Managing our Emotions: An ED Therapist's Perspective
By: Trixie Hennessey
What do I mean when I say “managing our emotions”, and what is the link between our emotions and the onset and maintenance of eating disorders? These days it is almost universally understood that our ability to manage or regulate our emotions contributes very positively to our mental health. Individuals who are less able to manage their emotions (particularly difficult emotions related to feelings of shame, anger, and fear) often find themselves at increased risk for a number of mental health disorders, ranging from anxiety and depression to eating disorders.
From a therapeutic perspective there is evidence that eating disordered behaviours momentarily soothe uncomfortable emotions and feelings of distress, while paradoxically leading to intense physical and emotional suffering in the long term. As a consequence, the use of eating disordered behaviours to avoid or escape particularly painful emotions and intense feelings such as shame, anger, fear, and judgment can be powerfully reinforcing in the moment. And when such behaviours are very reinforcing, we can expect to see an increase of similar behaviours in the future.
Characteristically, individuals who are struggling with eating disorders have more difficulty making sense of and managing their emotional states, and their physical symptoms (lack of nutrition, fatigue, poor sleep habits) heighten their emotional vulnerability further and impair their capacity to manage whatever difficult emotions they are experiencing. The unfortunate result is that supportive family members and friends are less able to connect with their emotional experiences in ways that feel empathic or supportive to them. As a result, ED sufferers are left feeling even more misunderstood, invalidated, and disconnected from those around them; in many cases sufferers may begin avoiding certain social situations altogether. This negative feedback loop creates even stronger and less manageable negative emotions, and further increases that individual’s vulnerability to invalidating experiences in the future. Ultimately, those difficult feelings that began as momentary states can begin to be perceived in the mind of sufferers as permanent traits that define their sense of identity and their relationships to others.
From the earliest moments of life, our empathic connection to supportive family members and friends helps to calm the storm of difficult feelings and emotions that we experience from time to time. We are social beings and our need for empathy and connection to others can feel as important as the air we breathe. We communicate with others through our emotions, and our ability to shift emotions based on the social context allows us to connect meaningfully with others. Our emotions tell us what is important or meaningful, and help us cope with change.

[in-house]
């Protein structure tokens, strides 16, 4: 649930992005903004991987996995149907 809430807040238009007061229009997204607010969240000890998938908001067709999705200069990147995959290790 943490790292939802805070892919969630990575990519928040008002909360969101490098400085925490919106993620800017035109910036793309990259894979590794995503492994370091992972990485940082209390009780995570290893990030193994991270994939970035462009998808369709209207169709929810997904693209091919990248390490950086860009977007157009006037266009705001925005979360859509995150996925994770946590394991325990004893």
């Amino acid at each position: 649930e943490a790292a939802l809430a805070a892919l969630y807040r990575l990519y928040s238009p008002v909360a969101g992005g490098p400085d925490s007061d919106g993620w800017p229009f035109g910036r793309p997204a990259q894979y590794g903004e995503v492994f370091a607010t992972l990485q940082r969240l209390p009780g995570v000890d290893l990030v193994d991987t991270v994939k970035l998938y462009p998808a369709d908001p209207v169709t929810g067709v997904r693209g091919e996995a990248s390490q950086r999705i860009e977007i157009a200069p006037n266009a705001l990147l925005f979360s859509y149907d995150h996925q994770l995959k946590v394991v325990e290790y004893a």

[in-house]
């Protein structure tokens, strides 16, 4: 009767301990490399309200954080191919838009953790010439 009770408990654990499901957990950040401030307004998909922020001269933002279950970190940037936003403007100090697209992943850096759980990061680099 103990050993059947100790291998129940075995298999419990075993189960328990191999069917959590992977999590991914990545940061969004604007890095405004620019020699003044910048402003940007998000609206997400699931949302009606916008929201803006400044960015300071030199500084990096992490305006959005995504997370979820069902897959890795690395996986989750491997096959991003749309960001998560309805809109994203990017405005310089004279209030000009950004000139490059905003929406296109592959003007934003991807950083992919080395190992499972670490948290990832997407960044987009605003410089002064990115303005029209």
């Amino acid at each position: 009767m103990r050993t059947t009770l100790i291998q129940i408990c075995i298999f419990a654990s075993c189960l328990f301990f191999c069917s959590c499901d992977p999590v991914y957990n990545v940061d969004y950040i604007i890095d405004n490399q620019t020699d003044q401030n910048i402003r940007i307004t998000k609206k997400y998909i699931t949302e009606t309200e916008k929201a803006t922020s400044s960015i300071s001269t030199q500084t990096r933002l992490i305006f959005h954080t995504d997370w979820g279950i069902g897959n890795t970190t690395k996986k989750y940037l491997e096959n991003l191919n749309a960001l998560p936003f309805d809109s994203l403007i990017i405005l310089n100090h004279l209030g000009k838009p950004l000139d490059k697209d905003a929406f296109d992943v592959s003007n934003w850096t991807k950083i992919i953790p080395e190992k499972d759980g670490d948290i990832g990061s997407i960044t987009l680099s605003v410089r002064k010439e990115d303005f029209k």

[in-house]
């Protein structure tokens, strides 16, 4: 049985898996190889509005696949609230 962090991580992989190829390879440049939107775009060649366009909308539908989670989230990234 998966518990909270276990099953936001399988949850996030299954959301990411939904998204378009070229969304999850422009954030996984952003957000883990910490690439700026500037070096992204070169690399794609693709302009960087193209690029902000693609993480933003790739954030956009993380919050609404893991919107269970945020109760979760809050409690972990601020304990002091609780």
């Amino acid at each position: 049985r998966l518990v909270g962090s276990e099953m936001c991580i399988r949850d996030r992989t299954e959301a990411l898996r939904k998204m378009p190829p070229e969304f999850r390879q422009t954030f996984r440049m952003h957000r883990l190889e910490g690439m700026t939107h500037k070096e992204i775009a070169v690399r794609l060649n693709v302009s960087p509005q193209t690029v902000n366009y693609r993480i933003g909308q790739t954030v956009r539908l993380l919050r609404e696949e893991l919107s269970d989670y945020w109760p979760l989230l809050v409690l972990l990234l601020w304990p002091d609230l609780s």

It is for these reasons that treatments such as DBT (dialectical-behavioural therapy) focus on supporting individuals to better regulate their emotional states and to tolerate intense emotions through the use of more healthy and adaptive strategies. Treatments such as Emotion Focused Therapy and mindfulness-based approaches also support individuals to more clearly identify and label their emotions, integrate them in their personal narratives, and express them in appropriate ways. By encouraging individuals to adopt a curiously compassionate stance and the non-judgmental acceptance of emotions as neither good nor bad, they can begin to shift from emotional avoidance to acceptance of all emotions as valid. In time they come to recognize that emotions are often fleeting, and they can give themselves permission to experience previously uncomfortable emotions such as anger or shame without becoming emotionally dysregulated. This capacity to adapt our emotional state in response to change and stress in our environment is a core feature of resilience.
As therapists we support those with eating disorders to build up those internal resources that foster a sense of competence and empowerment so that sufferers become less reliant on maladaptive ED behaviours as a means to self-soothe. In essence, individuals become better able to “feel and deal “and are more successful at matching their emotional expression to the changing stresses and demands of daily living.
Trixie holds a Masters of Social Work degree from the University of British Columbia- Okanagan, where she also completed post-Masters training in Neurosequential Therapy. Trixie has been part of the team at the Looking Glass Foundation since 2011. She is also a Therapeutic Consultant at Optimal Family Wellness. She lives in Vancouver, BC and loves hiking, photography, and being mom to her two children.